Let’s have a thought for all those impacted by the heavy rain over the past days in Scotland and Northern UK. The local river broke its banks and rushing water flowed over the playing fields just beside where I am staying. No danger of being inundated although the houses in the picture have been. Having fast flowing, uncontrolled, water close by brings the danger of flooding close to home. Thankfully the rain has stopped falling and the sun has come out!
river running over playing field
And a thought for the thousands of homes without electricity in Lancaster where the promise is that normal services will be resumed…on Tuesday.

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8 thoughts on “Flooding”

  1. It is hard to believe my eyes! There are people out on the playing field right now, paddling in their wellington boots. Presumably tying to see the fast flowing water on the edge of the field, close up!

  2. Indeed. And communities on the west coast of Ireland from Cork to Donegal where they get the ferocity straight off 3000 miles of the Atlantic.Desmond was the fourth storm of the winter and thousands lost their electricity.It has been one battering after another. The army has been deployed and electricity supply workers have been out in atrocious conditions restoring services.
    Having been flooded twice in the past while living on the banks of the River Cherwell in Oxfordshire I can say that it is a very unpleasant experience.It takes months to restore a property to it’s former state.
    Here in County Meath we have been fortunate.Very soggy but my roof is still intact and today has been calm,mild and the sun has come out here also.
    Most welcome.

  3. Hi Rev. Mugo
    Thankfully for us our part of Lancaster (Moorlands) got its power back and other parts of the city are starting to get theirs back too. The mobile phone network is still down.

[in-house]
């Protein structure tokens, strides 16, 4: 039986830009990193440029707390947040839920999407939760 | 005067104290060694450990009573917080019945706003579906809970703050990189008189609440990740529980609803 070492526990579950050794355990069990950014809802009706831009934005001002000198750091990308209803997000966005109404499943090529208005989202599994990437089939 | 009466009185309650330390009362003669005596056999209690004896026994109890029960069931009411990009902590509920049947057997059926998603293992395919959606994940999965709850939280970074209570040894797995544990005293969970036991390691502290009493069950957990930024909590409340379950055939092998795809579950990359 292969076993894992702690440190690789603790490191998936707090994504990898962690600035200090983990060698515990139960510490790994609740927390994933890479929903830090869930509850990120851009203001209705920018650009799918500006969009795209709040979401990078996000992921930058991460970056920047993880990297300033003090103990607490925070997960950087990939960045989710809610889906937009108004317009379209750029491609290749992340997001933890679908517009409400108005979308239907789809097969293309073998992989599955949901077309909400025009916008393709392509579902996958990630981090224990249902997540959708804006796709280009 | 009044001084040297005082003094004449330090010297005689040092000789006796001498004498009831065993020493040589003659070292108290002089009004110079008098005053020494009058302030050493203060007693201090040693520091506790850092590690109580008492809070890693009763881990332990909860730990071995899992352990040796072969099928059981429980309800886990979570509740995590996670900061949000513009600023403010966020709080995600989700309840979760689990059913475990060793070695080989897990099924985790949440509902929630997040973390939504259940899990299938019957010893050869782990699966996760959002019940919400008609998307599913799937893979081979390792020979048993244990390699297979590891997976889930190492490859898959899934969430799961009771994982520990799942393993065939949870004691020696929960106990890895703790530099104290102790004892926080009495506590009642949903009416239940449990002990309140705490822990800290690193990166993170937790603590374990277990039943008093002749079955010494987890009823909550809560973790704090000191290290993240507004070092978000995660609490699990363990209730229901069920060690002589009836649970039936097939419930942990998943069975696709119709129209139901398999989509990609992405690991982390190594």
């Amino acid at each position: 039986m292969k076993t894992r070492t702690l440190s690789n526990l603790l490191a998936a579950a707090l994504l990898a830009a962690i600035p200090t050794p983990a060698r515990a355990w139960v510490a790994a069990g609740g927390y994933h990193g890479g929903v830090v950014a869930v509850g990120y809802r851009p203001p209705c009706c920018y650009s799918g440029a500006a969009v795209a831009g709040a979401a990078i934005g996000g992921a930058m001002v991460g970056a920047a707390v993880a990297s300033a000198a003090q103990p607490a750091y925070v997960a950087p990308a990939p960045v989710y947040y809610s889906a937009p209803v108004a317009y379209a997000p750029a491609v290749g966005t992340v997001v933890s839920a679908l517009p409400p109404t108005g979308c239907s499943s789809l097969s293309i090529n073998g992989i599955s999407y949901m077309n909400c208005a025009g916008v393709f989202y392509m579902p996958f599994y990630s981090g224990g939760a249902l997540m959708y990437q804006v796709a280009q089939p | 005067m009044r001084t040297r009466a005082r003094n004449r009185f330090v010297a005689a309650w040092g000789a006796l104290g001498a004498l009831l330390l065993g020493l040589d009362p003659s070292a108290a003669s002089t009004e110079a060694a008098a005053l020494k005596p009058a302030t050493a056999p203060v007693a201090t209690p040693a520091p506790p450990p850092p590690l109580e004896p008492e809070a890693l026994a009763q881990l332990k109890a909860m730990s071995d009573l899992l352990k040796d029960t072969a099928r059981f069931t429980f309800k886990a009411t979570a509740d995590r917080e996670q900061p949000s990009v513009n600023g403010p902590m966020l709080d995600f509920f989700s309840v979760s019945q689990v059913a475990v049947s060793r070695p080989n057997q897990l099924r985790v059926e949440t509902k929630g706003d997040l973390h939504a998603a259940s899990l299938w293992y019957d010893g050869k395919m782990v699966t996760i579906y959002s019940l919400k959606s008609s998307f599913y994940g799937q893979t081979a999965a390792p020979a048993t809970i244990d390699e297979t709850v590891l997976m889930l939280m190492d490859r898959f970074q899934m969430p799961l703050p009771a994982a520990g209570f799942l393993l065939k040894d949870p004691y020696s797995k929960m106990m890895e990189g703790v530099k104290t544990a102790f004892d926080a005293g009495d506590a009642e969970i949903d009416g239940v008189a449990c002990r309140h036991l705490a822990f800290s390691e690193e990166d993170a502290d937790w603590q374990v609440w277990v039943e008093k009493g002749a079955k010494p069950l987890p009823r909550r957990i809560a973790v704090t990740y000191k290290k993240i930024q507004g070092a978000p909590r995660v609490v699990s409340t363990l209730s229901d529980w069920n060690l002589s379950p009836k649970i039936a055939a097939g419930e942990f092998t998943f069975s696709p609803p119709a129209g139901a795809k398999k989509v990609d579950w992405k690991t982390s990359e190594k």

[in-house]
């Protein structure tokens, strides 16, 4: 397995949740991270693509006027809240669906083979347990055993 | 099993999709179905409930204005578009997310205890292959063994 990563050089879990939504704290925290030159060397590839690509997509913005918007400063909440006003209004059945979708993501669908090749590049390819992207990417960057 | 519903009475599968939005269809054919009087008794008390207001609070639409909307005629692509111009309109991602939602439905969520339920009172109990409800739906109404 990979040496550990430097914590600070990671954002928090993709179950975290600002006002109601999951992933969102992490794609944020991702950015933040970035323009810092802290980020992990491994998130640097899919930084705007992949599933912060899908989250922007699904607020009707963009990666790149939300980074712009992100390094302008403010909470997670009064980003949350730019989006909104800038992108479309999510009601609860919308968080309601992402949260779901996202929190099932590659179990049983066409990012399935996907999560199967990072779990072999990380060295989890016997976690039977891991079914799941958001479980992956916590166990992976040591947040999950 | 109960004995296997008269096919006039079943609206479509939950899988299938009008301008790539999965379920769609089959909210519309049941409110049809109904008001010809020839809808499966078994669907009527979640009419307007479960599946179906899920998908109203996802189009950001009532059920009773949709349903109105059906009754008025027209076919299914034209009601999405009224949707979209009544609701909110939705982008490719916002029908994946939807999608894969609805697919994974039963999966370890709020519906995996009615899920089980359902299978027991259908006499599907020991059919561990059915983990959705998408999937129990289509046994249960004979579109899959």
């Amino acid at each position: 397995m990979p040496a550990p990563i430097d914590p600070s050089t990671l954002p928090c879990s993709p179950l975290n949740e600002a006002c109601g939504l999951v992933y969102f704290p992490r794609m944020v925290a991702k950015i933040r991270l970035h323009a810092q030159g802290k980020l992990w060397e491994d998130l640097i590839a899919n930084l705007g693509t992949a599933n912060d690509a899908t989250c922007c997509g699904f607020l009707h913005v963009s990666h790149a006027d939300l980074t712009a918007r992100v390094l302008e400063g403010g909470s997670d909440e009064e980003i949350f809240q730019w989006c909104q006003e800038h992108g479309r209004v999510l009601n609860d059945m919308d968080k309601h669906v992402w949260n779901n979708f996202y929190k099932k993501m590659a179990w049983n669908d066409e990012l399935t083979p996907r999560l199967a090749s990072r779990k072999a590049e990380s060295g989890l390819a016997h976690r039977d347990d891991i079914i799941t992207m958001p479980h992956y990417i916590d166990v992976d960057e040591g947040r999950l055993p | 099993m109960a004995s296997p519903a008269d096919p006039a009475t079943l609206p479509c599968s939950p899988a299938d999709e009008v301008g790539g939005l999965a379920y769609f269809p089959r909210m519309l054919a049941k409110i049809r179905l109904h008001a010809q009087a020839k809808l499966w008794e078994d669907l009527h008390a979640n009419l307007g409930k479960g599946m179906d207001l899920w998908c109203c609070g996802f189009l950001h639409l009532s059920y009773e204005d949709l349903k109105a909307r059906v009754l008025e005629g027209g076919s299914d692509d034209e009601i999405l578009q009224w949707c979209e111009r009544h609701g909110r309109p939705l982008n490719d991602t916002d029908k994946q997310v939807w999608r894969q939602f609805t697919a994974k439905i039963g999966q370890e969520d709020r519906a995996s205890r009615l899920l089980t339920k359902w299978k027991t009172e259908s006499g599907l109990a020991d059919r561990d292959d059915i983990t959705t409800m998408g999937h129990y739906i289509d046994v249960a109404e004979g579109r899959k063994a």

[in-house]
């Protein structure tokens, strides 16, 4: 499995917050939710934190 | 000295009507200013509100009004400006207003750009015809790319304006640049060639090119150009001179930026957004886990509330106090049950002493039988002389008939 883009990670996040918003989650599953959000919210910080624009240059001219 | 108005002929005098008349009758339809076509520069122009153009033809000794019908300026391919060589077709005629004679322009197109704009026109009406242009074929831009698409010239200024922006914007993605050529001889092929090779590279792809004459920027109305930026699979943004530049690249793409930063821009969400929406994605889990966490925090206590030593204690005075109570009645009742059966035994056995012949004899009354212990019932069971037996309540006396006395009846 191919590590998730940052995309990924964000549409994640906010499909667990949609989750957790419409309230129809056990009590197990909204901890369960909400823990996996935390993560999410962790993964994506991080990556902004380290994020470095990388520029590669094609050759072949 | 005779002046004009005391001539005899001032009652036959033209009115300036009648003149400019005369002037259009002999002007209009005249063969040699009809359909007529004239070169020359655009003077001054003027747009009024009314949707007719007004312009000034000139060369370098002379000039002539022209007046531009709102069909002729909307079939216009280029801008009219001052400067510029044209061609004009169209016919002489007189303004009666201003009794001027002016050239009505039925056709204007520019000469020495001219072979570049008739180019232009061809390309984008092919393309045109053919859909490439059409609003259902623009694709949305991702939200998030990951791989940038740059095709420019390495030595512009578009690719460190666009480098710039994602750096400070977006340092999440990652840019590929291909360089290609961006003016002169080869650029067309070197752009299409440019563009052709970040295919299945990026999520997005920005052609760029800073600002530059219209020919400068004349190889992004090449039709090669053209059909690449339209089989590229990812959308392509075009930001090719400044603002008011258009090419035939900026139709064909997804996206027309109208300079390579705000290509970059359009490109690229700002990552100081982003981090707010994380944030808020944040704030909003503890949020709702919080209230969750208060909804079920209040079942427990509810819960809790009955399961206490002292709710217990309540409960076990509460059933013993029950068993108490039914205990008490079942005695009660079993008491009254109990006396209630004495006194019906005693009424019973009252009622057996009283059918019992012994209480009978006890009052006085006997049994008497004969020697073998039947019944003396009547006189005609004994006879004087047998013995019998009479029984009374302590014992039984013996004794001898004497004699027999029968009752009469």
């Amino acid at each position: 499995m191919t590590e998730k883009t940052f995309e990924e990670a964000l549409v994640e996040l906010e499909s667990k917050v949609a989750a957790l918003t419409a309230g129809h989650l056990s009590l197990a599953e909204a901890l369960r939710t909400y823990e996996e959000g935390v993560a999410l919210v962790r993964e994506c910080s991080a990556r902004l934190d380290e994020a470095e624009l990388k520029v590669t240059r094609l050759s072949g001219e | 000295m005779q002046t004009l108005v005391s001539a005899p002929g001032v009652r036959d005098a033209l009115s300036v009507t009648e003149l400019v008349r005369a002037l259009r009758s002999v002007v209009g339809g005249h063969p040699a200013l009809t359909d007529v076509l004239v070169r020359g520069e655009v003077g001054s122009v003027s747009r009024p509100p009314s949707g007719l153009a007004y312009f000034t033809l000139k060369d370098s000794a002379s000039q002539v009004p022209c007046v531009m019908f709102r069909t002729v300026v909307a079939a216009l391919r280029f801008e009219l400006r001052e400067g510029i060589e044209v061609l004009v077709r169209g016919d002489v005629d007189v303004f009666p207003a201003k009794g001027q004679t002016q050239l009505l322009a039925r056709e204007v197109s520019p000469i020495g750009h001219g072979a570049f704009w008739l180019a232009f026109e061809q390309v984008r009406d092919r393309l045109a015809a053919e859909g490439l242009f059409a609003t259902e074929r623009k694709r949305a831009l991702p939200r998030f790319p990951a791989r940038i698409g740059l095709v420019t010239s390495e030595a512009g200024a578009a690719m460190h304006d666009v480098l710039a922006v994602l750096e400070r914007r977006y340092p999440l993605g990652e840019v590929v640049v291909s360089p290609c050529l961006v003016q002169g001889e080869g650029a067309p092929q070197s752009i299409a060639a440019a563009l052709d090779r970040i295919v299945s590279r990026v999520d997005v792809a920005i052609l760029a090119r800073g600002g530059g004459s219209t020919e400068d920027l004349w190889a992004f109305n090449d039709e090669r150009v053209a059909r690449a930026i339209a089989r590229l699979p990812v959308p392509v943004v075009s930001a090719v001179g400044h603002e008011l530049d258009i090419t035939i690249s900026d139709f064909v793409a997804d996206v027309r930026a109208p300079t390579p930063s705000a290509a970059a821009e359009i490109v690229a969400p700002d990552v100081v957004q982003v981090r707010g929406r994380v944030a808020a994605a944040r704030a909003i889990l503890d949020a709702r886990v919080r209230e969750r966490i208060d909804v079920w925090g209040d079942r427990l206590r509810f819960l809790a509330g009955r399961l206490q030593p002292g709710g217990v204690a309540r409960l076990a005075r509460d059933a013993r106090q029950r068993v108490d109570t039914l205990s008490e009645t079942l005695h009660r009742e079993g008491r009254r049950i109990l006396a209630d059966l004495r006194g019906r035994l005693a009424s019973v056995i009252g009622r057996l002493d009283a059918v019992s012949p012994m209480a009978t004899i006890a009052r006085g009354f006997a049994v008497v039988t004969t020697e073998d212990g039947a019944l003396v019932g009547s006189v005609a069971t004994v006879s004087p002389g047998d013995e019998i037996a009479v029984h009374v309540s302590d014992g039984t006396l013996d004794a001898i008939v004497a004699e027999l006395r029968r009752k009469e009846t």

Took a stroll into town as did most of the population it seems. Although the waters are receding there is quite a bit of flood damage in the town centre.
    While living on a steep hill has the disadvantage of having to walk up it, at least rainwater runs down and away.
    So that’s two things to be grateful for.


    1. And thanks to you Norman. I am so glad you have your power back, others not so fortunate. Hopefully see you and others at the Lancaster Meditation Group tomorrow evening, weather permitting.

  4. Hi: Another day, another deluge. Life on an island is always fraught with the fear that some sort of giant wave, or horrendous rainstorm, will engulf all. Then, when the sun shines out and the waters recede, there’s always a warm sense that we have once again escaped a watery grave, or at least a good soaking. Vancouver Island is big and beautiful but whenever I walk by the ocean in Victoria, the storm lashed waves crashing over the seawalls seem to seep farther inland. The shape of things to come.

    1. Yep, I know what you mean. I lived by the sea in Sussex in early life. The sea was never very far away although too young to appreciate the dangers. Living in blissful unknowing, just enjoying the water in sea, stream and river. Love water.

  5. The field is back to being green. Many of the roads are passable in the area and we await the next bout of the wet stuff falling from the skies.

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